As best seen in FIGS. 1, 2 and 3, the design and manufacture of chamber 20 is instrumental to the precision of the present invention. Body 21 of chamber 20 is made of a non-conductive human tissue equivalent material such as acrylic or polystyrene. A conductive carbon coating of approximately 1 mil thickness is generally applied to the interior surface of body 21. Plate 22, which is made of 10 mil polycarbonate and top-coated with conductive carbon, is electrically connected to the center, collector wire 23 of triaxial cable 15 via slot 24. The outer braid 25 of cable 15, which is TFE insulated 27 gauge wire, provides the bias voltage for chamber 20 and is connected to the vertical interior wall of body 21 through slot 26. The bare inner braid or guard wire 27 of cable 15 is connected to the lower inner surface of body 21 through slot 28. Conductive coating, of course, is cut away and eliminated from the interior of body 21 where necessary to electrically isolate the guard, collector, and bias circuits chamber 20 is open to the atmosphere because it has slot 24, 26, and 28.
The lower exterior surface of body 21, also carbon coated and grooved, secures cable 15 in conjunction with acrylic bottom disc 29 which is secured to body 21 with screws 30. Shielding disc 31, made of aluminized Mylar® brand plastic film approximately 2 mils thick, is secured between bottom disc 29 and chamber body 21.
Attached to and covering the top of body 21 is radiation window 32, made of beryllium approximately 5 to 10 mils thick. Window 32 allows the penetration of radiation from the mammography x-ray device 42 with minimal attenuation. Beryllium is also ideal as a window material because of its high strength. However, used in pure form, beryllium does not have ideal flat response throughout the desired low energy level range, i.e., 6.5 KeV to 40 KeV. To counteract and adjust this, a coating compound was developed to provide secondary electron emissions in the portions of the desired range where the response of beryllium is deficient, thereby flattening the overall response curve in the range of interest.
It was found that in the preferred embodiment a coating made of carbon in an isobutyl vehicle, combined with 25% lithium and 25% fluorine will provide a flat response (plus or minus 3%) within the range of 6.5 KeV to 40 KeV, without the use of mathematical correction factors, assuming relatively stable temperature and pressure. However, experimentation further suggests that other elements with atomic numbers in the range of 3 to 14 could also be used in the carbon coating with success.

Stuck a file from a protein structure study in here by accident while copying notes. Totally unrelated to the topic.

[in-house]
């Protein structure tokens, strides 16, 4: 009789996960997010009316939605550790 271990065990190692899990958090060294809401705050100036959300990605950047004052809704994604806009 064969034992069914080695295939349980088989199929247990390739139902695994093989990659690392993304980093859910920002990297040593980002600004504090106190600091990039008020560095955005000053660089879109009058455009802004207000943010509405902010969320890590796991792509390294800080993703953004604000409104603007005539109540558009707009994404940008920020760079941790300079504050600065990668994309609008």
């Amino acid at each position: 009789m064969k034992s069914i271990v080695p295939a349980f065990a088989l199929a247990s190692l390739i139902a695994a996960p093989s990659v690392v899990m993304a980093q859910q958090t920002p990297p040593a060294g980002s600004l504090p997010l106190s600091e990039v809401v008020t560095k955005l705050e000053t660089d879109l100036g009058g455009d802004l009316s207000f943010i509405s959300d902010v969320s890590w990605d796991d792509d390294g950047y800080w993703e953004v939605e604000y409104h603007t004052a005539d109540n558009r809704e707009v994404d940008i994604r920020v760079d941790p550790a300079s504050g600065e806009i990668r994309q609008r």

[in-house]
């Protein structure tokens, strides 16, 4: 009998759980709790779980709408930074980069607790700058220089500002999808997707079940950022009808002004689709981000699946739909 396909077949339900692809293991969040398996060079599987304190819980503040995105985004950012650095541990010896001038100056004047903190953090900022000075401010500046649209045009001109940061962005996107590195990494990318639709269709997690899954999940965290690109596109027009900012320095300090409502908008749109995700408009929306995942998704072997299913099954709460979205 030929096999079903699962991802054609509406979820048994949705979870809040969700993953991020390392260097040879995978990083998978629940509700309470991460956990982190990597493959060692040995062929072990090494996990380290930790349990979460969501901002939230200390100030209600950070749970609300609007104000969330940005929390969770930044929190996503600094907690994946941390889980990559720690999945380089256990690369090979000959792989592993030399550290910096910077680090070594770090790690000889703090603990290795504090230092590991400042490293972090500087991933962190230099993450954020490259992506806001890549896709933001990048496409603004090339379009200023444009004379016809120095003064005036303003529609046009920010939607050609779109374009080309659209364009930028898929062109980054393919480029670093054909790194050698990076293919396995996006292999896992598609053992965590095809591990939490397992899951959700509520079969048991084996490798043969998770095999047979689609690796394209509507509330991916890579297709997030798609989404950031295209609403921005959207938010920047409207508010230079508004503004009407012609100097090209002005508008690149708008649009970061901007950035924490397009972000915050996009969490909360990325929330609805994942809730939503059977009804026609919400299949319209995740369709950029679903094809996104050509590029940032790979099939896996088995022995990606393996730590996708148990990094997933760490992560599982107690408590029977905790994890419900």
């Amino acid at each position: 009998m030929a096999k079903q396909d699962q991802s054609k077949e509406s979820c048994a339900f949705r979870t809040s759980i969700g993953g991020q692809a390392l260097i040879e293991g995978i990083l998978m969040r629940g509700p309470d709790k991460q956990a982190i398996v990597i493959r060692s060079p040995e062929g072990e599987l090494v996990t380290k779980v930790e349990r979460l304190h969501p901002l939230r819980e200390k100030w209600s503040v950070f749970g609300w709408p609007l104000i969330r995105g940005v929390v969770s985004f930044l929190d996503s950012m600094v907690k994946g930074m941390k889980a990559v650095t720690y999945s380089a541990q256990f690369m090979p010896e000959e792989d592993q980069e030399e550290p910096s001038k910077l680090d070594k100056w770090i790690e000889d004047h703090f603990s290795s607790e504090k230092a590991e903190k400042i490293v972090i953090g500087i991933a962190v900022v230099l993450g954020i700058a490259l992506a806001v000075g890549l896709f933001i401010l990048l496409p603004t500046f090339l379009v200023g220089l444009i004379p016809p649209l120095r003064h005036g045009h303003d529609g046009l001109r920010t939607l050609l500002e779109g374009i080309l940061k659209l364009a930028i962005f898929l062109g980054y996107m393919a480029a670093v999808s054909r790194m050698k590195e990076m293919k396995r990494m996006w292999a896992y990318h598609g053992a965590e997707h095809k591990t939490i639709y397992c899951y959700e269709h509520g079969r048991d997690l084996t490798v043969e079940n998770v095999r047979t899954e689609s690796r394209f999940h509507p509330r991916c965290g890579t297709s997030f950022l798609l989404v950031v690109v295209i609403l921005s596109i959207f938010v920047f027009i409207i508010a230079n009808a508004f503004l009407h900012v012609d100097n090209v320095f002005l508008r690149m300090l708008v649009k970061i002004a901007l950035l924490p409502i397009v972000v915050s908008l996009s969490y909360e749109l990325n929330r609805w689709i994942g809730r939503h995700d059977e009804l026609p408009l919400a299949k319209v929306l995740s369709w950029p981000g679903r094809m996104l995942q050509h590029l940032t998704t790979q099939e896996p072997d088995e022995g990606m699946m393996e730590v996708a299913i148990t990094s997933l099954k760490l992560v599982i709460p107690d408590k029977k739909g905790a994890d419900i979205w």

The coating of the preferred embodiment is compounded by adding 3 grams of lithium fluoride to five ounces of the carbon in isobutyl alcohol suspension. The coating is then hand-painted on the window.
FIG. 5 demonstrates graphically the comparative response of a low energy ionization chamber having an acrylic body with an active volume of approximately 0.4cm3. The three curves plotted are for a 5 mil beryllium window with no coating, a 10 mil polycarbonate window with a carbon-lithium-fluorine coating, and a 5 mil beryllium window with a carbon-lithium-fluorine coating.
The operation of a low energy mammography dosimetry system is straightforward as shown in FIG. 4. Ionization chamber 20, which is approximately 28.8 mm in diameter with a total body 21 thickness of approximately 14 mm, is connected to a Precision Radiation Measurement MD-1 dosimeter 10 by a 2.2 meter low noise triaxial cable 15. The bias wire 25 is biased by adjustment of dosimeter 10 to at least -60 volts. Chamber 20 is then placed in the chamber portion of breast phantom 17 which is typically made of two sections of 12 cm×12 cm acrylic with a total thickness of 4.5 cm. The chamber 20 within phantom 17 is then placed on the top of cassette holder 40 of mammography unit 41 in the center of the beam from radiation source 42. Compression device 43 is then adjusted to the top of phantom 17. The mammography unit is then set to the photo-timing mode in accordance with the manufacturer's instructions, being sure that chamber 20 does not cover the photo-timing sensor. The chamber 20 is then exposed, and the surface exposure of the breast is measured by dosimeter 10. The chamber section of phantom 17 is then placed below the blank phantom section, and a mid-line dose is measured. The resulting readings (in Roentgen units) are then converted to rads, and temperature and pressure corrections are factored, if necessary.
It should also be noted that the improved ionization chamber of this invention can be used in other low energy dosimetry applications such as superficial radiation therapy machines or, in a waterproof version, in electron beam therapy measurements.
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|US5508526 *||Feb 1, 1995||Apr 16, 1996||Keithley Instruments, Inc.||Dual entrance window ion chamber for measuring X-ray exposure|
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|U.S. Classification||250/374, 378/161|
|International Classification||G01T1/185, G01T1/02|
|Cooperative Classification||G01T1/02, G01T1/185|
|European Classification||G01T1/185, G01T1/02|
|Dec 26, 1995||REMI||Maintenance fee reminder mailed|
|Mar 4, 1996||AS||Assignment|
Owner name: GAMMEX, INC., WISCONSIN
Free format text: ASSIGNMENT OF ASSIGNORS INTEREST;ASSIGNOR:RADIATION MEASUREMENT;REEL/FRAME:007833/0281
Effective date: 19960220
Owner name: RADIATION MEASUREMENT, INC., WISCONSIN
Free format text: ASSIGNMENT OF ASSIGNORS INTEREST;ASSIGNOR:SLOWEY, THOMAS W.;REEL/FRAME:007833/0286
Effective date: 19940228
|May 10, 1996||FPAY||Fee payment|
Year of fee payment: 4
|May 10, 1996||SULP||Surcharge for late payment|
|Nov 9, 1999||FPAY||Fee payment|
Year of fee payment: 8
|Nov 18, 2003||FPAY||Fee payment|
Year of fee payment: 12